One other big difference about this trip is the amount of time that we get to spend alone. Traveling was one of the ways that I got to know myself. Long hours on hot buses, meeting new people in a different language and sleeping in places that seem uninhabitable gives you a sense of your own adaptability and shows you what you're capable of. Traveling as a family with a four year old does this but in a different way. We get very little or no "self-time" to be introspective, observant and process these new experiences. Rather I spend my time chasing, laughing, feeding, and caring for my curious little cat Finn. And that's ok. In fact I love it, it's just different. I've found that traveling with Finn actually makes people want to interact with us and show us their culture. I mean who doesn't want to squeeze a cute little bambino's chubby cheek and give him a sweet treat?!

On our last night in Bruges I put Finn to bed and slipped out for a walk by myself.

Walking down the narrow cobblestone road towards the Markt square, I was conscious of the loud sound that my boots made and things felt strangely quiet around me. I slowly became aware of a feeling that I can best describe as bravery. I needed to find my way, in the dark, in a different place, safely. It was that old feeling- simultaneously thrilling and scary. I had stepped out of the comfort zone! I did a walking version of the "super woman pose," taught to me by my wise friend Michelle, and walked on, trying to soak these gleefully unique and concurrently familiar feelings. I made it to the square and watched the teenagers in the city center laugh and joke with each other. I thought of my old self doing something similar many years ago in a Venetian plaza with two of my best travel friends Kiera and Julie. Then I gave my older, wiser, more wrinkly and far less agile self a mental hug and turned around to join my family in our cozy little airbnb.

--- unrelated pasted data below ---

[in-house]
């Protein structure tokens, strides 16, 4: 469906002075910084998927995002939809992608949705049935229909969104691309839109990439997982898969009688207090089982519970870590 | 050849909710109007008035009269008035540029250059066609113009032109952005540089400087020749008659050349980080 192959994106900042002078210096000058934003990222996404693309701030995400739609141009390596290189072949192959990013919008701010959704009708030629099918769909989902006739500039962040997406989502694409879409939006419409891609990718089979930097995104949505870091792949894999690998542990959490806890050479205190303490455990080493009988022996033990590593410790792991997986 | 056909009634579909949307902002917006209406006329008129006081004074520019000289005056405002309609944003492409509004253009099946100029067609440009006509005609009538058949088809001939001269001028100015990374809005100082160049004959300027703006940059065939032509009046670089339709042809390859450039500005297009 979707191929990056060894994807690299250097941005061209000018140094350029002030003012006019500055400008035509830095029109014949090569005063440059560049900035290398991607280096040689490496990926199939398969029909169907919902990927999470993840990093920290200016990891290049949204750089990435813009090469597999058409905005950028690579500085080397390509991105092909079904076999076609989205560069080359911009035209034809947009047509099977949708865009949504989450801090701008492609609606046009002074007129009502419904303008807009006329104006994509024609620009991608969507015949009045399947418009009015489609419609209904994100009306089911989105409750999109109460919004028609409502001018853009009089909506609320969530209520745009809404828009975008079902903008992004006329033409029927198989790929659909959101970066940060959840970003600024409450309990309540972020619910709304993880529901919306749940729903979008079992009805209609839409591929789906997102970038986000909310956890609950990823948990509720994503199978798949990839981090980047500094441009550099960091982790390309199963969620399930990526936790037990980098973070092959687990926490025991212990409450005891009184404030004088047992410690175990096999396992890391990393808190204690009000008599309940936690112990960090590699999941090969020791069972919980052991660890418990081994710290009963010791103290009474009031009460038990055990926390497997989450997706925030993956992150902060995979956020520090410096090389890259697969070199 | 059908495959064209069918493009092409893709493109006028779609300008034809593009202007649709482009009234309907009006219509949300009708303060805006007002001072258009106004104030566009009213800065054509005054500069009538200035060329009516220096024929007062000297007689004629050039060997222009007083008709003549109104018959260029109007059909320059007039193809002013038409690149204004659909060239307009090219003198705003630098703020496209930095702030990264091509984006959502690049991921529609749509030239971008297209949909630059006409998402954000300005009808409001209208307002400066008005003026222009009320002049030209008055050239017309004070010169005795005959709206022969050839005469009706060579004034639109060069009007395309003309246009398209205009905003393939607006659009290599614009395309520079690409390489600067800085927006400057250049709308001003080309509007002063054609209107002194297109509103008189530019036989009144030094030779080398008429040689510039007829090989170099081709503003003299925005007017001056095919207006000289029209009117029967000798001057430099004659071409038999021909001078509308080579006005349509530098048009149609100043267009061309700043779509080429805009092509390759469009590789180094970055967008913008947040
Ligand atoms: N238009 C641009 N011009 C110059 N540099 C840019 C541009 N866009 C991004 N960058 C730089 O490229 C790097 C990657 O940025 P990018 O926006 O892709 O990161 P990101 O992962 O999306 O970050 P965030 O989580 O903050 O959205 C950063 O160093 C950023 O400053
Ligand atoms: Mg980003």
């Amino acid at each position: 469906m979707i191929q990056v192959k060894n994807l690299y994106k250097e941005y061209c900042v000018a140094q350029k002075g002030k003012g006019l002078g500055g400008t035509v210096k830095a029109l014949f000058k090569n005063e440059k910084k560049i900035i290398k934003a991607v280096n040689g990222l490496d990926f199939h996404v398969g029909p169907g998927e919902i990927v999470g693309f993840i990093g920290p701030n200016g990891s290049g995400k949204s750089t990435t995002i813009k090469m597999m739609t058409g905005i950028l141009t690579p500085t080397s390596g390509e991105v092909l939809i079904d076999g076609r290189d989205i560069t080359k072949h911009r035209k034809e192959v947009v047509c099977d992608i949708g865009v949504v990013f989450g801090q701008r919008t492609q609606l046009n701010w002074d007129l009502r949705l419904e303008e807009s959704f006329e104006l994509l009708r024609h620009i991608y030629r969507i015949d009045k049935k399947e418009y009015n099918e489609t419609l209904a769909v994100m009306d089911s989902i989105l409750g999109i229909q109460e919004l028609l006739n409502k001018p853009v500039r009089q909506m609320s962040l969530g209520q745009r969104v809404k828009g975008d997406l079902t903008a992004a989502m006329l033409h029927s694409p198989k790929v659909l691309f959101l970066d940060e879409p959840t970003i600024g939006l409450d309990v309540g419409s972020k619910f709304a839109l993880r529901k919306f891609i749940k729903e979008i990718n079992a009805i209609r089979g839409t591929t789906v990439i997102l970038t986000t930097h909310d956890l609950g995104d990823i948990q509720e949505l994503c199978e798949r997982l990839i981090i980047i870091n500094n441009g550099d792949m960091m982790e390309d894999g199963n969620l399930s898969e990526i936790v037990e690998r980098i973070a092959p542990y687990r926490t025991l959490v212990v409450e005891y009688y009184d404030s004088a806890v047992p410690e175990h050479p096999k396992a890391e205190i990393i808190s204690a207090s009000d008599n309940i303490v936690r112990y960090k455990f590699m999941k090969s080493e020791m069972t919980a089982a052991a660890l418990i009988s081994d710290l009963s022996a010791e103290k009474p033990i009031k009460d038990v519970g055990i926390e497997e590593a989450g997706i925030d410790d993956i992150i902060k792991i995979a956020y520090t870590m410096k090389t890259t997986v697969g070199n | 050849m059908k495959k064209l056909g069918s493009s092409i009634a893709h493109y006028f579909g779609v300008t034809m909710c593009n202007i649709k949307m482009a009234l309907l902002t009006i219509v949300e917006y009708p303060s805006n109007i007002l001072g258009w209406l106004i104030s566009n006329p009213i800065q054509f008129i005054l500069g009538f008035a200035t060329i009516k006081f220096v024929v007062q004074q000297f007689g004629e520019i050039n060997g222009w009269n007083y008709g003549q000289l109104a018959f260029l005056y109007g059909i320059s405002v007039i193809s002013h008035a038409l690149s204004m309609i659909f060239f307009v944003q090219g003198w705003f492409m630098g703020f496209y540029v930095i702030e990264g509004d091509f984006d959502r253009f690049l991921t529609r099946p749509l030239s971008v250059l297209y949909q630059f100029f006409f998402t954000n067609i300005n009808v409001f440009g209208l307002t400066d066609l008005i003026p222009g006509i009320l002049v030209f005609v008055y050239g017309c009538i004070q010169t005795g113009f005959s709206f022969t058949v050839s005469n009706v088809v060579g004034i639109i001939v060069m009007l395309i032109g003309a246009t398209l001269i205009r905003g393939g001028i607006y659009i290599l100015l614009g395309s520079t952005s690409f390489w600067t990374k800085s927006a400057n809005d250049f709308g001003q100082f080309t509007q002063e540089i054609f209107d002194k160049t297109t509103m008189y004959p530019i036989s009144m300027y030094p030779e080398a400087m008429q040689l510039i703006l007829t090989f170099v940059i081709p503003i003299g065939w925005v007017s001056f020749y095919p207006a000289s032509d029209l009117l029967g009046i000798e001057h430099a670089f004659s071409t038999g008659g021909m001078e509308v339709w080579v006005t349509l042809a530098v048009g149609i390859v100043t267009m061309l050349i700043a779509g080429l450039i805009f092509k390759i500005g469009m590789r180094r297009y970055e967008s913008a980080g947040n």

In the next weeks I hope to share our adventures with you. I may even be able to convince Paul to make a guest blogging appearance (he's a master travel writer!). But I want to end this post in gratitude for the incredible opportunity to have this experience with my family and to urge you, friends, family and strangers, to take and make any opportunity you can to experience the unfamiliar. Especially the kind that comes from being in a foreign place. I know firsthand that it can take a little bit of bravery, but in my experience the leap of faith is always worth it! Au revoir  for now!! Up next, street art, beer and boats in Belgium...